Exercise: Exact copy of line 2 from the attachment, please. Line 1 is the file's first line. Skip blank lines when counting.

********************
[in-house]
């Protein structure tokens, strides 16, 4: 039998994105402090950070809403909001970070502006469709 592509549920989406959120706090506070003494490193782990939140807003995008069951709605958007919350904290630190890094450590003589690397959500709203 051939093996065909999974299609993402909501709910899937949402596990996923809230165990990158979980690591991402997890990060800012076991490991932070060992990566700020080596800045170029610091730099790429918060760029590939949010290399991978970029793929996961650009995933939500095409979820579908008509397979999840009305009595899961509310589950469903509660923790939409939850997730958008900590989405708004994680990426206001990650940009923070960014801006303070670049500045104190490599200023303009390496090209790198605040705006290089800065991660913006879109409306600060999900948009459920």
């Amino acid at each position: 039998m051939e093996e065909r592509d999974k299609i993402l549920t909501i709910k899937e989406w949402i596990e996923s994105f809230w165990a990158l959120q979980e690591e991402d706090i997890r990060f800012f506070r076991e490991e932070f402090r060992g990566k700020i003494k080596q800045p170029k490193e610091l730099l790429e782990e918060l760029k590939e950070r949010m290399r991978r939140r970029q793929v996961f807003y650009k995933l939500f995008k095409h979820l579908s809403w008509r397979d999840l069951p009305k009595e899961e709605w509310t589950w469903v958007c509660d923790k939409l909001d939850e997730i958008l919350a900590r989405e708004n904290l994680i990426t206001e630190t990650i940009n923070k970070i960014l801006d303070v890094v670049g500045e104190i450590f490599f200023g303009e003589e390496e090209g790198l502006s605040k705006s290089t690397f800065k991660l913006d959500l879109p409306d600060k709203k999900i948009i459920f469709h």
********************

């Protein structure tokens, strides 16, 4: 039998994105402090950070809403909001970070502006469709 592509549920989406959120706090506070003494490193782990939140807003995008069951709605958007919350904290630190890094450590003589690397959500709203 051939093996065909999974299609993402909501709910899937949402596990996923809230165990990158979980690591991402997890990060800012076991490991932070060992990566700020080596800045170029610091730099790429918060760029590939949010290399991978970029793929996961650009995933939500095409979820579908008509397979999840009305009595899961509310589950469903509660923790939409939850997730958008900590989405708004994680990426206001990650940009923070960014801006303070670049500045104190490599200023303009390496090209790198605040705006290089800065991660913006879109409306600060999900948009459920």